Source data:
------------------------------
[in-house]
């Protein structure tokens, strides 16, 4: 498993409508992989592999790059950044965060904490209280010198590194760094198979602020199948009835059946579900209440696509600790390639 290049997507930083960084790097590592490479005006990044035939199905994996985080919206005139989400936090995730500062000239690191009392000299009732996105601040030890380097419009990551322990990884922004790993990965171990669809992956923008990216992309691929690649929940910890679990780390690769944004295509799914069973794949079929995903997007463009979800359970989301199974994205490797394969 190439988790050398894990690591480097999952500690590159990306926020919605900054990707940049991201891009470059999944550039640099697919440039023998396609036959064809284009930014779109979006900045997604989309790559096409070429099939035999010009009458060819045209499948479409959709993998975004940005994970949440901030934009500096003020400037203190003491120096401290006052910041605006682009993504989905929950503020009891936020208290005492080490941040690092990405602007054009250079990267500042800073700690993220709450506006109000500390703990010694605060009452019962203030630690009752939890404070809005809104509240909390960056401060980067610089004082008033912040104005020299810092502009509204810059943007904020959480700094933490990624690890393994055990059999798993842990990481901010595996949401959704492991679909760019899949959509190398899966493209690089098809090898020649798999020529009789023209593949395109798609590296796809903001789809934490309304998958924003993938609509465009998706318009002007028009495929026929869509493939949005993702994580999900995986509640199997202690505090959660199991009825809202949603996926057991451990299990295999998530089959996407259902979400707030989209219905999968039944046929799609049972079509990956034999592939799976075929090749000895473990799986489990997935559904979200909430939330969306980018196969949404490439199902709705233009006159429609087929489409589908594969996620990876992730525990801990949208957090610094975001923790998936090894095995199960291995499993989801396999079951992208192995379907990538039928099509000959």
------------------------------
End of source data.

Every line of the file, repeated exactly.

[in-house]
């Protein structure tokens, strides 16, 4: 498993409508992989592999790059950044965060904490209280010198590194760094198979602020199948009835059946579900209440696509600790390639 290049997507930083960084790097590592490479005006990044035939199905994996985080919206005139989400936090995730500062000239690191009392000299009732996105601040030890380097419009990551322990990884922004790993990965171990669809992956923008990216992309691929690649929940910890679990780390690769944004295509799914069973794949079929995903997007463009979800359970989301199974994205490797394969 190439988790050398894990690591480097999952500690590159990306926020919605900054990707940049991201891009470059999944550039640099697919440039023998396609036959064809284009930014779109979006900045997604989309790559096409070429099939035999010009009458060819045209499948479409959709993998975004940005994970949440901030934009500096003020400037203190003491120096401290006052910041605006682009993504989905929950503020009891936020208290005492080490941040690092990405602007054009250079990267500042800073700690993220709450506006109000500390703990010694605060009452019962203030630690009752939890404070809005809104509240909390960056401060980067610089004082008033912040104005020299810092502009509204810059943007904020959480700094933490990624690890393994055990059999798993842990990481901010595996949401959704492991679909760019899949959509190398899966493209690089098809090898020649798999020529009789023209593949395109798609590296796809903001789809934490309304998958924003993938609509465009998706318009002007028009495929026929869509493939949005993702994580999900995986509640199997202690505090959660199991009825809202949603996926057991451990299990295999998530089959996407259902979400707030989209219905999968039944046929799609049972079509990956034999592939799976075929090749000895473990799986489990997935559904979200909430939330969306980018196969949404490439199902709705233009006159429609087929489409589908594969996620990876992730525990801990949208957090610094975001923790998936090894095995199960291995499993989801396999079951992208192995379907990538039928099509000959």